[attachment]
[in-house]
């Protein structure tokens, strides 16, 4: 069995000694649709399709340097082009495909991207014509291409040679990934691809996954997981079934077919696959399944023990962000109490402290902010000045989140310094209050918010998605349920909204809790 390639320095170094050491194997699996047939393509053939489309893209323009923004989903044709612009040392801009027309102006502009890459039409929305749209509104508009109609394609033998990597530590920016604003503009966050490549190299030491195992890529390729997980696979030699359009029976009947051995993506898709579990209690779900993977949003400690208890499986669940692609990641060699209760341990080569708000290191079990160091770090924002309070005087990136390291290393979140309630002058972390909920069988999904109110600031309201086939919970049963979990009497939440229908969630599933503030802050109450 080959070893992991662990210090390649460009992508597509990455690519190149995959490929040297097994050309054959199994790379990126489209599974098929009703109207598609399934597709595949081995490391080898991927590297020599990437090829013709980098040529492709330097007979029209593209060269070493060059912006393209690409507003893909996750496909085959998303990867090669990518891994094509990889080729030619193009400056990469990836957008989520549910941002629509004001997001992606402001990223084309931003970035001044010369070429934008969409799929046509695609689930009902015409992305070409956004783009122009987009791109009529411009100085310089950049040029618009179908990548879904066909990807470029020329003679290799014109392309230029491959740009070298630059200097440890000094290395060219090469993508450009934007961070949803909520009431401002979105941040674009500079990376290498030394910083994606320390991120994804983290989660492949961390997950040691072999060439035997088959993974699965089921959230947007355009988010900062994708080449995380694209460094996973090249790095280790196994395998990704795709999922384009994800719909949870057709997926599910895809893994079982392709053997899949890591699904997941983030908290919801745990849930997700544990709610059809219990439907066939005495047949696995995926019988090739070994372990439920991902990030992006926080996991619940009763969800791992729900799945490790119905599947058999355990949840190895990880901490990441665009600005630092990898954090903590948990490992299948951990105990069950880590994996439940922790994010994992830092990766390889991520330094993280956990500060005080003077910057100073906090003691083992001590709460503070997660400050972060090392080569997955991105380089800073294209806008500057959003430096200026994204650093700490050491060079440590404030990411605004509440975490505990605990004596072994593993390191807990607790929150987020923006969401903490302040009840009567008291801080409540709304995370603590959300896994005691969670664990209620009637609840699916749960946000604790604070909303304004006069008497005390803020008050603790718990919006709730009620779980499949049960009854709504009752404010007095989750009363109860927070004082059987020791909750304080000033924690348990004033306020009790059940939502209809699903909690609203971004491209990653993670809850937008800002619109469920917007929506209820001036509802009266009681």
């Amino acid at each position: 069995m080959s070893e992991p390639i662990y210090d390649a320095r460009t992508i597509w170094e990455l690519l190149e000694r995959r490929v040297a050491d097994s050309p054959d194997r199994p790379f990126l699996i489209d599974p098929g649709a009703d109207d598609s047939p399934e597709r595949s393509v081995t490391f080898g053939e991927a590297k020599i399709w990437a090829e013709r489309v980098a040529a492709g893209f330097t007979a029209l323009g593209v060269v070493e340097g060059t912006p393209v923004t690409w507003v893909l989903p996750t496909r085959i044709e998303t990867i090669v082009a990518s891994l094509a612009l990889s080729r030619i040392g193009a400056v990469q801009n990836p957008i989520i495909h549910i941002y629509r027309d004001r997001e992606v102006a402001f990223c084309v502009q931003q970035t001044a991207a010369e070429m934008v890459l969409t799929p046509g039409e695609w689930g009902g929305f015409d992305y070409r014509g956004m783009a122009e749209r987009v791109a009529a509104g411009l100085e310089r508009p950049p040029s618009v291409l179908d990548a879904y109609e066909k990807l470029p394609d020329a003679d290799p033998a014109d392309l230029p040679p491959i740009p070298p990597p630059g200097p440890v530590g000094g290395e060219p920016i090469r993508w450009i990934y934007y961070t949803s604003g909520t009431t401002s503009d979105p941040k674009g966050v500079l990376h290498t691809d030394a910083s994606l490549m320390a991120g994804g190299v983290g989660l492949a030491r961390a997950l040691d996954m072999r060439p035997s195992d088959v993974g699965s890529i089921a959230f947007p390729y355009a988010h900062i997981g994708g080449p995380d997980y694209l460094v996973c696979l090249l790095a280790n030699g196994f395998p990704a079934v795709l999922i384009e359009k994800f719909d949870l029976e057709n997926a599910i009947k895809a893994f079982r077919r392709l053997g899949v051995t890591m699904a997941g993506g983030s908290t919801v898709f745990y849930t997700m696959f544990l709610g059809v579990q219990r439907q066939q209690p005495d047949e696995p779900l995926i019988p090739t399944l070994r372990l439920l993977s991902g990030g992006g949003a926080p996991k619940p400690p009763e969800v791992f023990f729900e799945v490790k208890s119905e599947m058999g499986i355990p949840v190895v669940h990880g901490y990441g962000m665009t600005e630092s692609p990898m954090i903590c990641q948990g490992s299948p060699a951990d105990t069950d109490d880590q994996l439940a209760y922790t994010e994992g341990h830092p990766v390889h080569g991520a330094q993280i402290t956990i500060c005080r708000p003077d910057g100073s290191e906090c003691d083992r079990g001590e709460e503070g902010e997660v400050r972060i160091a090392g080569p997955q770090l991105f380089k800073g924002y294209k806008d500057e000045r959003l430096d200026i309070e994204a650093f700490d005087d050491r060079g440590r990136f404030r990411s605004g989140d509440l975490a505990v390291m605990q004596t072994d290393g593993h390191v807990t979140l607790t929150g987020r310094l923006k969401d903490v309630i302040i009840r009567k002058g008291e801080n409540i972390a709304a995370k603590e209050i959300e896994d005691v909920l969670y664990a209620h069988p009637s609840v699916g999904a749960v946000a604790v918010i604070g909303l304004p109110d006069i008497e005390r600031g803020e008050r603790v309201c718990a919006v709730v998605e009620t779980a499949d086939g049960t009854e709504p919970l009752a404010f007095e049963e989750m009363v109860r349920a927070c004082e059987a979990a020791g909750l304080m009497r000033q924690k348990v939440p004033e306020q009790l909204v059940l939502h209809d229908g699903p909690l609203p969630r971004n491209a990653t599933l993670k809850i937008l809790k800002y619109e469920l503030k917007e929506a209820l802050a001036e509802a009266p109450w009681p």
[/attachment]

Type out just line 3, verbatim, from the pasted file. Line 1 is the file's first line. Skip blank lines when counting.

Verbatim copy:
């Amino acid at each position: 069995m080959s070893e992991p390639i662990y210090d390649a320095r460009t992508i597509w170094e990455l690519l190149e000694r995959r490929v040297a050491d097994s050309p054959d194997r199994p790379f990126l699996i489209d599974p098929g649709a009703d109207d598609s047939p399934e597709r595949s393509v081995t490391f080898g053939e991927a590297k020599i399709w990437a090829e013709r489309v980098a040529a492709g893209f330097t007979a029209l323009g593209v060269v070493e340097g060059t912006p393209v923004t690409w507003v893909l989903p996750t496909r085959i044709e998303t990867i090669v082009a990518s891994l094509a612009l990889s080729r030619i040392g193009a400056v990469q801009n990836p957008i989520i495909h549910i941002y629509r027309d004001r997001e992606v102006a402001f990223c084309v502009q931003q970035t001044a991207a010369e070429m934008v890459l969409t799929p046509g039409e695609w689930g009902g929305f015409d992305y070409r014509g956004m783009a122009e749209r987009v791109a009529a509104g411009l100085e310089r508009p950049p040029s618009v291409l179908d990548a879904y109609e066909k990807l470029p394609d020329a003679d290799p033998a014109d392309l230029p040679p491959i740009p070298p990597p630059g200097p440890v530590g000094g290395e060219p920016i090469r993508w450009i990934y934007y961070t949803s604003g909520t009431t401002s503009d979105p941040k674009g966050v500079l990376h290498t691809d030394a910083s994606l490549m320390a991120g994804g190299v983290g989660l492949a030491r961390a997950l040691d996954m072999r060439p035997s195992d088959v993974g699965s890529i089921a959230f947007p390729y355009a988010h900062i997981g994708g080449p995380d997980y694209l460094v996973c696979l090249l790095a280790n030699g196994f395998p990704a079934v795709l999922i384009e359009k994800f719909d949870l029976e057709n997926a599910i009947k895809a893994f079982r077919r392709l053997g899949v051995t890591m699904a997941g993506g983030s908290t919801v898709f745990y849930t997700m696959f544990l709610g059809v579990q219990r439907q066939q209690p005495d047949e696995p779900l995926i019988p090739t399944l070994r372990l439920l993977s991902g990030g992006g949003a926080p996991k619940p400690p009763e969800v791992f023990f729900e799945v490790k208890s119905e599947m058999g499986i355990p949840v190895v669940h990880g901490y990441g962000m665009t600005e630092s692609p990898m954090i903590c990641q948990g490992s299948p060699a951990d105990t069950d109490d880590q994996l439940a209760y922790t994010e994992g341990h830092p990766v390889h080569g991520a330094q993280i402290t956990i500060c005080r708000p003077d910057g100073s290191e906090c003691d083992r079990g001590e709460e503070g902010e997660v400050r972060i160091a090392g080569p997955q770090l991105f380089k800073g924002y294209k806008d500057e000045r959003l430096d200026i309070e994204a650093f700490d005087d050491r060079g440590r990136f404030r990411s605004g989140d509440l975490a505990v390291m605990q004596t072994d290393g593993h390191v807990t979140l607790t929150g987020r310094l923006k969401d903490v309630i302040i009840r009567k002058g008291e801080n409540i972390a709304a995370k603590e209050i959300e896994d005691v909920l969670y664990a209620h069988p009637s609840v699916g999904a749960v946000a604790v918010i604070g909303l304004p109110d006069i008497e005390r600031g803020e008050r603790v309201c718990a919006v709730v998605e009620t779980a499949d086939g049960t009854e709504p919970l009752a404010f007095e049963e989750m009363v109860r349920a927070c004082e059987a979990a020791g909750l304080m009497r000033q924690k348990v939440p004033e306020q009790l909204v059940l939502h209809d229908g699903p909690l609203p969630r971004n491209a990653t599933l993670k809850i937008l809790k800002y619109e469920l503030k917007e929506a209820l802050a001036e509802a009266p109450w009681p």